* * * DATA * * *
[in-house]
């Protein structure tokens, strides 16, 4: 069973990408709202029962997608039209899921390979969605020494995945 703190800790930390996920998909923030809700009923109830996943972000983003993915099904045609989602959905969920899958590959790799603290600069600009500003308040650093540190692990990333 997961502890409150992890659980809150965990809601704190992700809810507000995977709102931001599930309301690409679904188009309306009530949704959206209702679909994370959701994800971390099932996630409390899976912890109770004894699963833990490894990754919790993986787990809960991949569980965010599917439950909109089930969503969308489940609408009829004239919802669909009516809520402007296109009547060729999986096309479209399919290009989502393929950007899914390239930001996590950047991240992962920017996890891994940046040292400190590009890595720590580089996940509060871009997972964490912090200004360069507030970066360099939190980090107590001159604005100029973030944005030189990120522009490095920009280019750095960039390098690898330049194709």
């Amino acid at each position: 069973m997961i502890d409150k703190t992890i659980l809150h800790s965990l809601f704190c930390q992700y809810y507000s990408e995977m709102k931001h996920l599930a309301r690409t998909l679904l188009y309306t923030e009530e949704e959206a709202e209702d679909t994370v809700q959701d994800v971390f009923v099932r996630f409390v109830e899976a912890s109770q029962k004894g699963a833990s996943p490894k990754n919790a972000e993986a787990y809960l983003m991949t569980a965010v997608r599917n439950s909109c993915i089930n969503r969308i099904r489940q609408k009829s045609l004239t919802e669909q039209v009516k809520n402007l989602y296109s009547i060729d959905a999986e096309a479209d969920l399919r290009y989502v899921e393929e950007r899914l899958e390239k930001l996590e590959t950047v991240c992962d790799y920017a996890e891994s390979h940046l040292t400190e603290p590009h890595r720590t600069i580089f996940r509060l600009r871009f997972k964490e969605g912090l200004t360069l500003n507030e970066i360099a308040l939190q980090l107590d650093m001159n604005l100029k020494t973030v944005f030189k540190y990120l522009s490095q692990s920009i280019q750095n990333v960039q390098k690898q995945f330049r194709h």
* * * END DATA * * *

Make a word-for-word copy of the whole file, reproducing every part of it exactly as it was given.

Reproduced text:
[in-house]
């Protein structure tokens, strides 16, 4: 069973990408709202029962997608039209899921390979969605020494995945 703190800790930390996920998909923030809700009923109830996943972000983003993915099904045609989602959905969920899958590959790799603290600069600009500003308040650093540190692990990333 997961502890409150992890659980809150965990809601704190992700809810507000995977709102931001599930309301690409679904188009309306009530949704959206209702679909994370959701994800971390099932996630409390899976912890109770004894699963833990490894990754919790993986787990809960991949569980965010599917439950909109089930969503969308489940609408009829004239919802669909009516809520402007296109009547060729999986096309479209399919290009989502393929950007899914390239930001996590950047991240992962920017996890891994940046040292400190590009890595720590580089996940509060871009997972964490912090200004360069507030970066360099939190980090107590001159604005100029973030944005030189990120522009490095920009280019750095960039390098690898330049194709």
């Amino acid at each position: 069973m997961i502890d409150k703190t992890i659980l809150h800790s965990l809601f704190c930390q992700y809810y507000s990408e995977m709102k931001h996920l599930a309301r690409t998909l679904l188009y309306t923030e009530e949704e959206a709202e209702d679909t994370v809700q959701d994800v971390f009923v099932r996630f409390v109830e899976a912890s109770q029962k004894g699963a833990s996943p490894k990754n919790a972000e993986a787990y809960l983003m991949t569980a965010v997608r599917n439950s909109c993915i089930n969503r969308i099904r489940q609408k009829s045609l004239t919802e669909q039209v009516k809520n402007l989602y296109s009547i060729d959905a999986e096309a479209d969920l399919r290009y989502v899921e393929e950007r899914l899958e390239k930001l996590e590959t950047v991240c992962d790799y920017a996890e891994s390979h940046l040292t400190e603290p590009h890595r720590t600069i580089f996940r509060l600009r871009f997972k964490e969605g912090l200004t360069l500003n507030e970066i360099a308040l939190q980090l107590d650093m001159n604005l100029k020494t973030v944005f030189k540190y990120l522009s490095q692990s920009i280019q750095n990333v960039q390098k690898q995945f330049r194709h």